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Red, White, and Whole

af Rajani LaRocca

MedlemmerAnmeldelserPopularitetGennemsnitlig vurderingSamtaler
522398,200 (4.36)Ingen

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This novel in verse is set in the 1980s. Eighth-grader Reha describes her two worlds, Indian and not: at school, the other students are all white; her best friend, Rachel, is Jewish. On the weekend, Reha and her family spend time with other Indian families; Reha's Indian best friend is Sunny. Reha balances this duality as best she can, thinking that her parents don't understand it, but they understand more than she thinks. The same night Reha is allowed to go to her first school dance, her Amma is taken to the hospital. Amma has leukemia, and as she begins chemotherapy, Reha's world changes. But even as her mother battles, help comes from all directions: Prema Auntie flies in from India, Indian friends bring food to the house, Reha's English partner Pete invites her to spend afternoons at his house. It's Pete who, when Reha volunteers to donate bone marrow to her mother if she's a match, tells Reha she's a hero.

An absolute crushing knockout of a book, with themes of immigration, coming of age, and the death of a parent.

See also: Other Words for Home by Jasmine Warga, Save Me A Seat by Sarah Weeks and Gita Vardarajan


Cells and plasma together are called whole blood,
which is what flows inside us.
Red, white, and whole... (27)

When you are different
you constantly compare. (33)

Sometimes people call in to make requests,
but I don't want to disturb the magic
of hearing the song I want most
without having to ask. (46)

We have no temple in our town, but Amma says we have temples in our hearts. (49)

It feels like we've already entered the future,
while they only live in the past. (59)

No matter where I go,
America or India,
I don't quite fit. (66)

But I am always halfway,
caught between
the life my parents want
and the one I have to live. (68)

A mother gives you life,
nourishes you,
protects you,
helps you when you're hurt.
But sometimes
it feels like too much. (88)

A hero is brave, but not without fear.
Says what they believe is right.
Works to make the world better.
Acts out of love for others. (Pete to Reha, 177)

What does the sky do
when the moon is gone
forever? (197)

You belong to this country, where you are growing up. And you belong to India, where your blood is from. You belong to both, and they belong to you. You will find your way in making those two streams one. You will write your own story, and it will be beautiful, because it is yours. (Amma's aerogramme to Reha, 204) ( )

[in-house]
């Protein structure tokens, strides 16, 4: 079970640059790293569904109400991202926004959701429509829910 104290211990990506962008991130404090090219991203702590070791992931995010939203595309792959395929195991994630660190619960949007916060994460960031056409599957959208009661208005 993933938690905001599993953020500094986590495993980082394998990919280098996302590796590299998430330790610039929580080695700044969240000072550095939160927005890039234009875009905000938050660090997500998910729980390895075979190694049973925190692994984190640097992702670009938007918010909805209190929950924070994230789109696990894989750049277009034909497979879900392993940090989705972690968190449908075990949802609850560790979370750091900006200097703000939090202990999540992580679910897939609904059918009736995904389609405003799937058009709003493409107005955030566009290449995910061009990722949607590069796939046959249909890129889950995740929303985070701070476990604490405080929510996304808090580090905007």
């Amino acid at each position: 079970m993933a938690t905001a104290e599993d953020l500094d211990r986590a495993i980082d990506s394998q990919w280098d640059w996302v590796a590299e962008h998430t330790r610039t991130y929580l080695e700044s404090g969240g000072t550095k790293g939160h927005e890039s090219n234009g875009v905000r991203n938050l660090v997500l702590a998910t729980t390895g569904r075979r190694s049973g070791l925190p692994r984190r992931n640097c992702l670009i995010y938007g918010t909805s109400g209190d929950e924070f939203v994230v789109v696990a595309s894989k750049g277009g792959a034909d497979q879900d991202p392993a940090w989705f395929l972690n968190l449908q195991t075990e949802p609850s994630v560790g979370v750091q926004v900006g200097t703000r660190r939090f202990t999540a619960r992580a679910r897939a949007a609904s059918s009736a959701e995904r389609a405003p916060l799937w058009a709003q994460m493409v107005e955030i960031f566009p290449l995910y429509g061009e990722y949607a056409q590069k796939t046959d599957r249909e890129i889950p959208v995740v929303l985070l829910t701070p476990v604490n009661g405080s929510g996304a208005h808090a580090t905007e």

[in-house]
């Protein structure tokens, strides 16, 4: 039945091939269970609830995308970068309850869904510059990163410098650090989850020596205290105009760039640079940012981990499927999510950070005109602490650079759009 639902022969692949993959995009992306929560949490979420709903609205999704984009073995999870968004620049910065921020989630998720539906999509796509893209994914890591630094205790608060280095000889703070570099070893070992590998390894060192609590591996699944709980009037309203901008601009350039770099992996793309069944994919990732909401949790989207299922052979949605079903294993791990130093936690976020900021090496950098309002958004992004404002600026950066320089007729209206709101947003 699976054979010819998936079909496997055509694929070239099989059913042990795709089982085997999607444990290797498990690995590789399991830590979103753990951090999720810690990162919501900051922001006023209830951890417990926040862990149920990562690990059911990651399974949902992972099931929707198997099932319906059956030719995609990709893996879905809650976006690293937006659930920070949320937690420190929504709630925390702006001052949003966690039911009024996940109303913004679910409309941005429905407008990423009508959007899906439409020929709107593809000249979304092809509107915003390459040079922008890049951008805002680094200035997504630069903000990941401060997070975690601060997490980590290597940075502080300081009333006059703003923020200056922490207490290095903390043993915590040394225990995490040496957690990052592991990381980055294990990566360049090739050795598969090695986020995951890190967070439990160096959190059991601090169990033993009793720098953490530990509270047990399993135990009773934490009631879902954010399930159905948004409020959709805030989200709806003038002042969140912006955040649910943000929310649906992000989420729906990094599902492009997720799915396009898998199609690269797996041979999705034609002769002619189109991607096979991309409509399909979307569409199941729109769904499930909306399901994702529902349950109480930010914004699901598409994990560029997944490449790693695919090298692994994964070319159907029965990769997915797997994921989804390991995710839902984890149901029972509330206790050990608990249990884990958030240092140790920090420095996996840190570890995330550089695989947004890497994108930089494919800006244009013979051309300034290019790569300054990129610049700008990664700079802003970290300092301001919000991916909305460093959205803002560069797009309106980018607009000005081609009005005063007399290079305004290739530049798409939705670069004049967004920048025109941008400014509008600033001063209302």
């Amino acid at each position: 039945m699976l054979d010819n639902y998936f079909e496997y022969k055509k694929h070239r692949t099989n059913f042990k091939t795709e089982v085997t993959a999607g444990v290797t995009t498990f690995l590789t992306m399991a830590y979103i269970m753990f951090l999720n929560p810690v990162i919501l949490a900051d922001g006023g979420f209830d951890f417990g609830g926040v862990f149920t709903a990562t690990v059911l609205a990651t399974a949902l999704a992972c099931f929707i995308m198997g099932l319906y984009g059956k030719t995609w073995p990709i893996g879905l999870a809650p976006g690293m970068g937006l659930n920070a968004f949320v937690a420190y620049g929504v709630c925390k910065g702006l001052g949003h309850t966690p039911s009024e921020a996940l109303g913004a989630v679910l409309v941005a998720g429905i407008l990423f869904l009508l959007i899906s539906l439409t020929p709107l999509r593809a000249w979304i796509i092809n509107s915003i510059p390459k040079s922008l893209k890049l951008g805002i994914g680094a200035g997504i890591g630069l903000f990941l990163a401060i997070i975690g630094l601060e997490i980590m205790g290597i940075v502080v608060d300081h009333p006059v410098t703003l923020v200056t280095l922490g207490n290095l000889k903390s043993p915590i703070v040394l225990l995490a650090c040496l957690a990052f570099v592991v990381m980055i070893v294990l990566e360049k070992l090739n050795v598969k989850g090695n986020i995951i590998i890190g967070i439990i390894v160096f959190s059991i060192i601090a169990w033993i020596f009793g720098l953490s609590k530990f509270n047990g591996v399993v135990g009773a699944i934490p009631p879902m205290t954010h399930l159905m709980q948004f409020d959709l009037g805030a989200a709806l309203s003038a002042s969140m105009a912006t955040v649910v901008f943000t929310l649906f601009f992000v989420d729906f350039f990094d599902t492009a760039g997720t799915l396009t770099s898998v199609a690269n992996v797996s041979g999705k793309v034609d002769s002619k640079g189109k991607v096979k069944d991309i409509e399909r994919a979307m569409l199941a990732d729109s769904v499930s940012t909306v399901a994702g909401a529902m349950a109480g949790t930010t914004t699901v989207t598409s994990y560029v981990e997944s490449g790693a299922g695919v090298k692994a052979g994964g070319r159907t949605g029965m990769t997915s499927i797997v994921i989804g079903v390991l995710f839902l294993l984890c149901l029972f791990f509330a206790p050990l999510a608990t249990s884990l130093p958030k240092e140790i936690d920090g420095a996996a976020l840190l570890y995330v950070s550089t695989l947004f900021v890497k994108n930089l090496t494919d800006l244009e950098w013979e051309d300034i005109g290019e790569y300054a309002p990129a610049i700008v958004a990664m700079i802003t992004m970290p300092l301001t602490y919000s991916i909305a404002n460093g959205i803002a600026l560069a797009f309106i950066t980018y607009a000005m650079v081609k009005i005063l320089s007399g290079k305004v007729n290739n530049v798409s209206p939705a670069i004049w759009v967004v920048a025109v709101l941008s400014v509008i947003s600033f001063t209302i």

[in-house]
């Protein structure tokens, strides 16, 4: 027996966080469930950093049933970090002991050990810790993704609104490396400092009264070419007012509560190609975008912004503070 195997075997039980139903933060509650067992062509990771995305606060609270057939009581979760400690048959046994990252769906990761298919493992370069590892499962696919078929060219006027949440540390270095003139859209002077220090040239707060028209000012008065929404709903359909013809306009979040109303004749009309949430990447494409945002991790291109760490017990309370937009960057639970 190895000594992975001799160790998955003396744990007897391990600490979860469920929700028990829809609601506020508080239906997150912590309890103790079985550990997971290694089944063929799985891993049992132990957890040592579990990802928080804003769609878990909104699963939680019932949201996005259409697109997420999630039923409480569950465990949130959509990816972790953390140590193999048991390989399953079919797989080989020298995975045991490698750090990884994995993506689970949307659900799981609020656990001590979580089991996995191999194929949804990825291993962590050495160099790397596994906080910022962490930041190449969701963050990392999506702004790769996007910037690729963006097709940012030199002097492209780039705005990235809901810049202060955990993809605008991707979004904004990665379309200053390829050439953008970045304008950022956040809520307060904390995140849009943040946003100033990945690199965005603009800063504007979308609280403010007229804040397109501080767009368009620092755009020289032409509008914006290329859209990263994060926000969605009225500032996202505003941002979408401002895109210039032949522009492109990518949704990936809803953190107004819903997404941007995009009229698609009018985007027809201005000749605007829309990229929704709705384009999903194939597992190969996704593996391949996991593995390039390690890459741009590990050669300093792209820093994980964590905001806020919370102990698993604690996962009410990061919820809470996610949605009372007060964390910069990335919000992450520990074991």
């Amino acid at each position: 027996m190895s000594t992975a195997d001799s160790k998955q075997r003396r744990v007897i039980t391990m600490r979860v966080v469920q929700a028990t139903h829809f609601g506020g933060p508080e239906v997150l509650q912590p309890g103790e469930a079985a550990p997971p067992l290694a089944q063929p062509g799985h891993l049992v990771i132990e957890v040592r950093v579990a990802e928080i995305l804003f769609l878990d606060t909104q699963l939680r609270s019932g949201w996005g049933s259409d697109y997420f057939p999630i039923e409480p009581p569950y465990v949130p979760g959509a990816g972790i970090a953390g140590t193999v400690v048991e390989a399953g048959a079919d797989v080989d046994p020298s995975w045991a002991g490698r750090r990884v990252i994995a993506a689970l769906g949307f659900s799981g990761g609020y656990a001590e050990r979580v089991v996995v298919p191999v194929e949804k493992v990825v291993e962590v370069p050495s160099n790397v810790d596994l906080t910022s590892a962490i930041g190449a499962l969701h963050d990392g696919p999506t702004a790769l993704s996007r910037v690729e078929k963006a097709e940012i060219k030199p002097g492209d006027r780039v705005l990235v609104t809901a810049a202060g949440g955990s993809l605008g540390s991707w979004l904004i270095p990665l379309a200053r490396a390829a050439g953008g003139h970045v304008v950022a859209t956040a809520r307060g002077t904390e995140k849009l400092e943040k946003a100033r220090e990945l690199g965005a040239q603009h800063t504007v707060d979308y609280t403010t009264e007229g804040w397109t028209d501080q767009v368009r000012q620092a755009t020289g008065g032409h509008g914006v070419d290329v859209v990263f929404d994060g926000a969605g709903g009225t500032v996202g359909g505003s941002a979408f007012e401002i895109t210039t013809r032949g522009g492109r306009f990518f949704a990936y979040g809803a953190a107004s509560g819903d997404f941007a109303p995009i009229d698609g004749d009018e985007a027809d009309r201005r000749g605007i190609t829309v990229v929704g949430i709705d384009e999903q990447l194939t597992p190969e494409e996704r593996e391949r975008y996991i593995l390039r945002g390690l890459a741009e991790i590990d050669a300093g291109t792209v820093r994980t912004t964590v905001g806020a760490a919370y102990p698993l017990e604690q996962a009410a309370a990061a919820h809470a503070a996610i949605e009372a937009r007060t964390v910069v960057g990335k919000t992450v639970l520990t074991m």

JennyArch | Jun 8, 2021 |
Beautifully emotional.

A novel in verse about a thirteen year old in 1983, navigating cultural differences as the daughter of Indian immigrants attending a mostly white school in America while at the same time dealing with her mother’s sudden illness.

The part music (and some of my favorite songs) play in Reha’s life felt so much like what music meant to me at that age.

The relationship with her parents felt so authentic, too, those moments of resenting or being embarrassed by their old school ways such as her mom sewing all her clothes were later followed by poignant moments where Reha comes to appreciate those same things.

I also really loved the friendship/developing romance with her classmate Pete, the sweetness of it, the mutual respect, and just how overall heartening it was to see Reha experience some happiness, some distraction, someone caring for her at such a difficult time.

This definitely has it’s heartbreaking moments, it’s pretty impossible to believe that any reader will get through this without crying at some point, but the author does leave Reha and therefore the reader in a positive place. I loved this book, the characters, the writing, all of it, just perfection. ( )
  SJGirl | Mar 1, 2021 |
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